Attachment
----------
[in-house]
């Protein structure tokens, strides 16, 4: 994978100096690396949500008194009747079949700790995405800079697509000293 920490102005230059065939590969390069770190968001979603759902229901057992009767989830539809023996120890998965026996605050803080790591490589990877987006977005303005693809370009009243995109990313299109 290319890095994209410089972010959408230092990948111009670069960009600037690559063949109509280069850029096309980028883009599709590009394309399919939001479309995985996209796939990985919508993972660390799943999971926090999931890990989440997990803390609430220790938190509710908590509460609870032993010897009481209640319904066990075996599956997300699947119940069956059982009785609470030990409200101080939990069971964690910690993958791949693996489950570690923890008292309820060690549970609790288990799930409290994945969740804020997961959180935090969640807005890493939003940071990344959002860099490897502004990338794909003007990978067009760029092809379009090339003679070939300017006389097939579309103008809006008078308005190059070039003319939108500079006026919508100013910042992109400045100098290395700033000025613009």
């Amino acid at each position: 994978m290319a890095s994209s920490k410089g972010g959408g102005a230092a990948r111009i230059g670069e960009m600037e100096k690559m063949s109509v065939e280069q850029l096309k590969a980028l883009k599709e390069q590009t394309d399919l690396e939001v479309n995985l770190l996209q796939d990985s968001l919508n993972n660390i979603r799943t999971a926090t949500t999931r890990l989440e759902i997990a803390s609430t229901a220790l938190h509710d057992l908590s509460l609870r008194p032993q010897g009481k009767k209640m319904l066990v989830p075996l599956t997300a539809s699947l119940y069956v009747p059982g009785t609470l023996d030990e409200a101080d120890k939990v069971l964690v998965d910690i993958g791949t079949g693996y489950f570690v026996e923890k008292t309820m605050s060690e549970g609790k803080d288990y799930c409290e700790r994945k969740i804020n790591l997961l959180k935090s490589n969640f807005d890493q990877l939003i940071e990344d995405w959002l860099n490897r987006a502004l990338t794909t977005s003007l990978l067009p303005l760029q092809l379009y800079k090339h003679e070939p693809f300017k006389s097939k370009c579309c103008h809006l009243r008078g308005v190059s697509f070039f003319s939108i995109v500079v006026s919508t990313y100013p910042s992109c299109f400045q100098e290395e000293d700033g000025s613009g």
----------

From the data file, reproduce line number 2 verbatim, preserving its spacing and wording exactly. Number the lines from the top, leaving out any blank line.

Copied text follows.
């Protein structure tokens, strides 16, 4: 994978100096690396949500008194009747079949700790995405800079697509000293 920490102005230059065939590969390069770190968001979603759902229901057992009767989830539809023996120890998965026996605050803080790591490589990877987006977005303005693809370009009243995109990313299109 290319890095994209410089972010959408230092990948111009670069960009600037690559063949109509280069850029096309980028883009599709590009394309399919939001479309995985996209796939990985919508993972660390799943999971926090999931890990989440997990803390609430220790938190509710908590509460609870032993010897009481209640319904066990075996599956997300699947119940069956059982009785609470030990409200101080939990069971964690910690993958791949693996489950570690923890008292309820060690549970609790288990799930409290994945969740804020997961959180935090969640807005890493939003940071990344959002860099490897502004990338794909003007990978067009760029092809379009090339003679070939300017006389097939579309103008809006008078308005190059070039003319939108500079006026919508100013910042992109400045100098290395700033000025613009």